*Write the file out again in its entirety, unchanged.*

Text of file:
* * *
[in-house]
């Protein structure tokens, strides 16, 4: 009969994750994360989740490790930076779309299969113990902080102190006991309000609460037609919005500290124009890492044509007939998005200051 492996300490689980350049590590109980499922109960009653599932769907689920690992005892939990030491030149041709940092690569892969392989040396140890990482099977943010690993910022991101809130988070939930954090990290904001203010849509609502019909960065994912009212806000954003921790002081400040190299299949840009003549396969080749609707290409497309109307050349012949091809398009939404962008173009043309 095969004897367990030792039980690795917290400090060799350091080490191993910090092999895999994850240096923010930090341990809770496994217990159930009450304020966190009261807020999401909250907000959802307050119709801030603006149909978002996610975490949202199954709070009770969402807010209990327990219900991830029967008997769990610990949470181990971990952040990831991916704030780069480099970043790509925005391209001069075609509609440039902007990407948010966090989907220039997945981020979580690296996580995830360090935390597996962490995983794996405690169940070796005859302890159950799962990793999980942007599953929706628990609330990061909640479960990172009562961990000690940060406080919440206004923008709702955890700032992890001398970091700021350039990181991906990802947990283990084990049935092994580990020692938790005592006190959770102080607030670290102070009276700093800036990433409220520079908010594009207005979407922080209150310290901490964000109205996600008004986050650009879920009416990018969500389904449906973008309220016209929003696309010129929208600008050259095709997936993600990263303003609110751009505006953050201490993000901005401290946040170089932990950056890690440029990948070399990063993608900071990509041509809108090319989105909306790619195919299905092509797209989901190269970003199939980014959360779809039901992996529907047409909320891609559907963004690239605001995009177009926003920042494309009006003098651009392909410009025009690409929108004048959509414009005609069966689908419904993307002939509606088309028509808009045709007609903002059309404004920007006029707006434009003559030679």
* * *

[in-house]
């Protein structure tokens, strides 16, 4: 009969994750994360989740490790930076779309299969113990902080102190006991309000609460037609919005500290124009890492044509007939998005200051 492996300490689980350049590590109980499922109960009653599932769907689920690992005892939990030491030149041709940092690569892969392989040396140890990482099977943010690993910022991101809130988070939930954090990290904001203010849509609502019909960065994912009212806000954003921790002081400040190299299949840009003549396969080749609707290409497309109307050349012949091809398009939404962008173009043309 095969004897367990030792039980690795917290400090060799350091080490191993910090092999895999994850240096923010930090341990809770496994217990159930009450304020966190009261807020999401909250907000959802307050119709801030603006149909978002996610975490949202199954709070009770969402807010209990327990219900991830029967008997769990610990949470181990971990952040990831991916704030780069480099970043790509925005391209001069075609509609440039902007990407948010966090989907220039997945981020979580690296996580995830360090935390597996962490995983794996405690169940070796005859302890159950799962990793999980942007599953929706628990609330990061909640479960990172009562961990000690940060406080919440206004923008709702955890700032992890001398970091700021350039990181991906990802947990283990084990049935092994580990020692938790005592006190959770102080607030670290102070009276700093800036990433409220520079908010594009207005979407922080209150310290901490964000109205996600008004986050650009879920009416990018969500389904449906973008309220016209929003696309010129929208600008050259095709997936993600990263303003609110751009505006953050201490993000901005401290946040170089932990950056890690440029990948070399990063993608900071990509041509809108090319989105909306790619195919299905092509797209989901190269970003199939980014959360779809039901992996529907047409909320891609559907963004690239605001995009177009926003920042494309009006003098651009392909410009025009690409929108004048959509414009005609069966689908419904993307002939509606088309028509808009045709007609903002059309404004920007006029707006434009003559030679």